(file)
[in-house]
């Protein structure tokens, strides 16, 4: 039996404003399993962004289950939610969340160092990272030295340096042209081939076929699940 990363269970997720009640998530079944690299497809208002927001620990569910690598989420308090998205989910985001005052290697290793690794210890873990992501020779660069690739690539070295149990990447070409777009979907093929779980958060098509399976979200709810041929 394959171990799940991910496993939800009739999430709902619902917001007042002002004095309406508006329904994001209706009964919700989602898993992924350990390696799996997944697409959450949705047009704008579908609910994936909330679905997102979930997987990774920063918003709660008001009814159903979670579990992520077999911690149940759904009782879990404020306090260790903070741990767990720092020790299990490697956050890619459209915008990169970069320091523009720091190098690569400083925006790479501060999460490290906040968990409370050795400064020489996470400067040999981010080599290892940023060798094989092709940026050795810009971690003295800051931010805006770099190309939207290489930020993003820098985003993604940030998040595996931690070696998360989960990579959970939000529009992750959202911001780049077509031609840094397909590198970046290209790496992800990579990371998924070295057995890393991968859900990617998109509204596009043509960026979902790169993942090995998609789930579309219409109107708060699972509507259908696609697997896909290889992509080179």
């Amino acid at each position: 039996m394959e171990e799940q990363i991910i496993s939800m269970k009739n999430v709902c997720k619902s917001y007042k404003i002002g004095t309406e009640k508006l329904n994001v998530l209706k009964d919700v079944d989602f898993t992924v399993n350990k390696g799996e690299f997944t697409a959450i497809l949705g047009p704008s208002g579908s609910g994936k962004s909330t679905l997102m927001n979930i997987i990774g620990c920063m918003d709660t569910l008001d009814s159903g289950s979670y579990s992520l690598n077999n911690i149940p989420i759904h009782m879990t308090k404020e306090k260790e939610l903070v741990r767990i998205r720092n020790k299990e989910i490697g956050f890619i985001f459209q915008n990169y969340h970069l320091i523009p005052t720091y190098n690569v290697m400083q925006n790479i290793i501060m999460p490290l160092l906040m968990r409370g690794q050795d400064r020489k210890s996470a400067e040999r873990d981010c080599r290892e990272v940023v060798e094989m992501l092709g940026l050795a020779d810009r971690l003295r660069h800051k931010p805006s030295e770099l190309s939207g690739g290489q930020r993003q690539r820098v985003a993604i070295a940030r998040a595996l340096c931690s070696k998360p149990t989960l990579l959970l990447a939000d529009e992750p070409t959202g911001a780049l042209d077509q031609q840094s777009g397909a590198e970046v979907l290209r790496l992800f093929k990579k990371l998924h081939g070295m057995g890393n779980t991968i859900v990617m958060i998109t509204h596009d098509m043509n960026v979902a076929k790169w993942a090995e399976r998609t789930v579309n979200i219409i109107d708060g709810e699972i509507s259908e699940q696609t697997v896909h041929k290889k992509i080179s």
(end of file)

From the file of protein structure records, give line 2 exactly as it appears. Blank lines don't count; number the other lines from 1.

């Protein structure tokens, strides 16, 4: 039996404003399993962004289950939610969340160092990272030295340096042209081939076929699940 990363269970997720009640998530079944690299497809208002927001620990569910690598989420308090998205989910985001005052290697290793690794210890873990992501020779660069690739690539070295149990990447070409777009979907093929779980958060098509399976979200709810041929 394959171990799940991910496993939800009739999430709902619902917001007042002002004095309406508006329904994001209706009964919700989602898993992924350990390696799996997944697409959450949705047009704008579908609910994936909330679905997102979930997987990774920063918003709660008001009814159903979670579990992520077999911690149940759904009782879990404020306090260790903070741990767990720092020790299990490697956050890619459209915008990169970069320091523009720091190098690569400083925006790479501060999460490290906040968990409370050795400064020489996470400067040999981010080599290892940023060798094989092709940026050795810009971690003295800051931010805006770099190309939207290489930020993003820098985003993604940030998040595996931690070696998360989960990579959970939000529009992750959202911001780049077509031609840094397909590198970046290209790496992800990579990371998924070295057995890393991968859900990617998109509204596009043509960026979902790169993942090995998609789930579309219409109107708060699972509507259908696609697997896909290889992509080179």